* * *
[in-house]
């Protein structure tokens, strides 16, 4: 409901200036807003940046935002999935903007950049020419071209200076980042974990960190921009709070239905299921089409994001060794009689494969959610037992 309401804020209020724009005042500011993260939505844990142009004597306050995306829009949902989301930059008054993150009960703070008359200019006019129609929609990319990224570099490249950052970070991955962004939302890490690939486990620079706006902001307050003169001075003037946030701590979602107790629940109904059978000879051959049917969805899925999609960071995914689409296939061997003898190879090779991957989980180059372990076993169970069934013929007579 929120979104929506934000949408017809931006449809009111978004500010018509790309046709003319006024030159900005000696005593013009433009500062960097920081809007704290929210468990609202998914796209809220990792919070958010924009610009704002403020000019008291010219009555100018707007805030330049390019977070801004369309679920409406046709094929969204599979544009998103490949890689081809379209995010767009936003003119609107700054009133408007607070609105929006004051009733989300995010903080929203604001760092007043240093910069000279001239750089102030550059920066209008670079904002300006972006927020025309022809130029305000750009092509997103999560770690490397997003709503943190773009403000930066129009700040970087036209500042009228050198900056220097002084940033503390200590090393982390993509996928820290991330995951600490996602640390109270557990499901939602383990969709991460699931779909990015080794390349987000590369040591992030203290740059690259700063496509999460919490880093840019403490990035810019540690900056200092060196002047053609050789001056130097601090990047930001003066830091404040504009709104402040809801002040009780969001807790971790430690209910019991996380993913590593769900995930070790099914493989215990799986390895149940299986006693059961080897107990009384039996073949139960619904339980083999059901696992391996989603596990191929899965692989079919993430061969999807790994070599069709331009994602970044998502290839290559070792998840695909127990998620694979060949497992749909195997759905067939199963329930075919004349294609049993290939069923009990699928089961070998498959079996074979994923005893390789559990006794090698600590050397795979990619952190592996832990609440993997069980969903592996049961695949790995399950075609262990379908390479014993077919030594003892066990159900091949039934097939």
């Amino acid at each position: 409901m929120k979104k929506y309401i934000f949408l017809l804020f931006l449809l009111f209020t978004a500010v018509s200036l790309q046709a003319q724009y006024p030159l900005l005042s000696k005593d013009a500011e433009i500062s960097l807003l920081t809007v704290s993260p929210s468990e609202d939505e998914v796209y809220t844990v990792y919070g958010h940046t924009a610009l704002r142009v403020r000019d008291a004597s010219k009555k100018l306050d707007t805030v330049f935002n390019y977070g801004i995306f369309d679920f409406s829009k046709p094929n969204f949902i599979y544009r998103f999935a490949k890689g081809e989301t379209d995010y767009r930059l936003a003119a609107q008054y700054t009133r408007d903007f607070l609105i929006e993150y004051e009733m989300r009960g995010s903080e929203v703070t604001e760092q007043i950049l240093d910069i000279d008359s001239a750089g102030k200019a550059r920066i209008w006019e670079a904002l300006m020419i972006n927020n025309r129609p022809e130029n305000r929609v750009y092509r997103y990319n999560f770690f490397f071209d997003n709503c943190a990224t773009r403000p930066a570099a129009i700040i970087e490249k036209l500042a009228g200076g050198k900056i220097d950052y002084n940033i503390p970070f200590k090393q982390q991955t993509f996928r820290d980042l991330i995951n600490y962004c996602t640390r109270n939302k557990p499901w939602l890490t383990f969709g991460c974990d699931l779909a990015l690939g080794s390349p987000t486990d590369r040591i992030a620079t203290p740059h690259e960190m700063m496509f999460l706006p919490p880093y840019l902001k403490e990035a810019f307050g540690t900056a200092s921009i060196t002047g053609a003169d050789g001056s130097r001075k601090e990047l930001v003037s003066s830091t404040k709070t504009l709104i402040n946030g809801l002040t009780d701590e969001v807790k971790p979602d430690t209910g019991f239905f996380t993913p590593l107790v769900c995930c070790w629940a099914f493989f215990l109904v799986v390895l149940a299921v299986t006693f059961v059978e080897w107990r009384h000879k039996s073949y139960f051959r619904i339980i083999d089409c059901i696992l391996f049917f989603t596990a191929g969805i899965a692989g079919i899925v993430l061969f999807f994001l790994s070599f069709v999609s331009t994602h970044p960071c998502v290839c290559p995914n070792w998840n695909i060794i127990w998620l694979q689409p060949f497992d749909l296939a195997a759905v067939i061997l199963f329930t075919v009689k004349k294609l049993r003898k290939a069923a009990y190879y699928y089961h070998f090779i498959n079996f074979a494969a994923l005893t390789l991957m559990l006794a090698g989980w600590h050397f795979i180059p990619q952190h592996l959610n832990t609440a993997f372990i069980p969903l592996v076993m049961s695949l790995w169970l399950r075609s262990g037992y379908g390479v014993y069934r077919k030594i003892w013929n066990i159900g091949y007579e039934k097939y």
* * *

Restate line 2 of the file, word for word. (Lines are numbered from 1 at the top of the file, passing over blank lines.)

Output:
């Protein structure tokens, strides 16, 4: 409901200036807003940046935002999935903007950049020419071209200076980042974990960190921009709070239905299921089409994001060794009689494969959610037992 309401804020209020724009005042500011993260939505844990142009004597306050995306829009949902989301930059008054993150009960703070008359200019006019129609929609990319990224570099490249950052970070991955962004939302890490690939486990620079706006902001307050003169001075003037946030701590979602107790629940109904059978000879051959049917969805899925999609960071995914689409296939061997003898190879090779991957989980180059372990076993169970069934013929007579 929120979104929506934000949408017809931006449809009111978004500010018509790309046709003319006024030159900005000696005593013009433009500062960097920081809007704290929210468990609202998914796209809220990792919070958010924009610009704002403020000019008291010219009555100018707007805030330049390019977070801004369309679920409406046709094929969204599979544009998103490949890689081809379209995010767009936003003119609107700054009133408007607070609105929006004051009733989300995010903080929203604001760092007043240093910069000279001239750089102030550059920066209008670079904002300006972006927020025309022809130029305000750009092509997103999560770690490397997003709503943190773009403000930066129009700040970087036209500042009228050198900056220097002084940033503390200590090393982390993509996928820290991330995951600490996602640390109270557990499901939602383990969709991460699931779909990015080794390349987000590369040591992030203290740059690259700063496509999460919490880093840019403490990035810019540690900056200092060196002047053609050789001056130097601090990047930001003066830091404040504009709104402040809801002040009780969001807790971790430690209910019991996380993913590593769900995930070790099914493989215990799986390895149940299986006693059961080897107990009384039996073949139960619904339980083999059901696992391996989603596990191929899965692989079919993430061969999807790994070599069709331009994602970044998502290839290559070792998840695909127990998620694979060949497992749909195997759905067939199963329930075919004349294609049993290939069923009990699928089961070998498959079996074979994923005893390789559990006794090698600590050397795979990619952190592996832990609440993997069980969903592996049961695949790995399950075609262990379908390479014993077919030594003892066990159900091949039934097939």